White Dogwood: Augusta National Golf Club's Toughest Hole

The 11th hole at Augusta National, statistically-speaking, is the toughest on the golf course.

The 11th hole at Augusta National, statistically-speaking, is the toughest on the golf course.

How to approach Augusta National Golf Club’s toughest test: White Dogwood, the 505-yard, par-4 11th. 

When asked what he made of Augusta’s 11th hole, the world’s greatest ever golfer laughed and offered a word of warning. “Be really careful there or you’ll walk away with a big number,” said Jack Nicklaus. It’s easy to see why. Up until 2002, White Dogwood had played as long as 455 yards, with a generous bailout area on the right-hand side of the fairway. But, having witnessed various big-hitters drive to within a short pitch of the green, Masters Tournament Chairman Hootie Johnson resolved to toughen its defences before the 2002 tournament.

“Our objective is to keep this golf course current,” he announced, as Tom Fazio arrived to change nine of the holes. The yardage on 11 went up to 505 yards and 36 mature pines were transplanted down the right. Several of those trees were subsequently removed to enhance ‘patron viewing’, but the hole has remained unchanged since 2006.

As the winds that haunt Amen Corner do their best to intervene, the hole snakes right then left to a green flanked by water to its left and a bunker to the right. Little wonder that White Dogwood has been Augusta’s toughest hole statistically since 2005. In 2015 it surrendered just 22 birdies and no eagles in all four rounds, taking back 90 bogeys and 13 double bogeys or worse in return. In 2016, expect a similar story. Because as Nicklaus warned, the 11th is an accident waiting to happen.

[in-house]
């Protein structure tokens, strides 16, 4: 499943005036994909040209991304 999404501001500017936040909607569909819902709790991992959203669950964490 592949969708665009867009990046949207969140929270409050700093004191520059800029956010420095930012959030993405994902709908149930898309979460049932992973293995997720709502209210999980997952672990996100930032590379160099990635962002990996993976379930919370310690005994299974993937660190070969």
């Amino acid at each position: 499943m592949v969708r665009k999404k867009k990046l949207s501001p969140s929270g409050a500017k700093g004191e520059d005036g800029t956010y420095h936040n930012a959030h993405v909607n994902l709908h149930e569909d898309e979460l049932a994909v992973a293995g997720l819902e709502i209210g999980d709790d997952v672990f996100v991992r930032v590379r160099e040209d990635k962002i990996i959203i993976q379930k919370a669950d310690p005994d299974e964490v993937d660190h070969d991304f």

1 The Central Line
“First, you deal with the fear,” said Stewart Cink. “That’s how you start the 11th. The fairway is so narrow that you’re just aiming for the centre; even if you (end up in) the rough, you’re just hoping you stay between the trees.” Bernhard Langer bemoans the changes. “You used to have an option to go way left or way right,” he remembered. “I used to argue all the time with Seve as to which was the better side to come into the green from. Now the right side is taken away. It seems like they took 40 or 50 yards away from the fairway.”

2 Approach With Caution
Before Fazio’s tweaks, players used to play to the right edge of the green or beyond, to leave a long putt or chip then tap in for par. But the ground being lowered to the right of the green has changed things. “You rarely go for a flag unless it’s on the right and then you still have to be disciplined,” says Cink. And lucky. “Darren Clarke once hit what looked to be a great shot in that was going to pitch short and bounce up,” recalls caddie Billy Foster. “But it hit one of the humps and flew left into water.”

3 Slope Of No Hope
Somewhat nondescript by Augusta National Golf Club standards, the 11th green is around 50 yards deep and features one general slope – back right to front left, that sucks balls towards the pond. Augusta’s hardest hole is even tougher when the pin is positioned to the left side of this green, as it tends to be on the first two days. Most opt for a cautious approach, heading for the relative safety of the dry right-hand side. By the final round, with the whole world watching, the pin position is usually set to the front and right of the green, encouraging the more controlled iron players to take a more attacking approach.

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The Champion’s Approach
In 2015, Jordan Spieth sprayed his four tee shots across the full width of the fairway, and on Sunday he arrowed his drive into the new trees on the right. Each time he played safe with a second shot to the right side of the green. The champion made a solid par every time.

Floyd’s Choke
It was into this pond, back in 1990, that Raymond Floyd pulled his 7-iron approach on the second extra hole to lose his play-off against Nick Faldo. “The pressure got to me,” he rued.

The Mize Miracle
The point from which Larry Mize chipped in to beat Greg Norman in a sudden-death play-off in 1987. The American’s approach had left him with a 140-foot chip, across level ground that now sits three or four feet lower than the green. The ball pitched just short of the green, bounced twice and hurtled to the hole. A birdie three secured a Green Jacket.



Nick Wright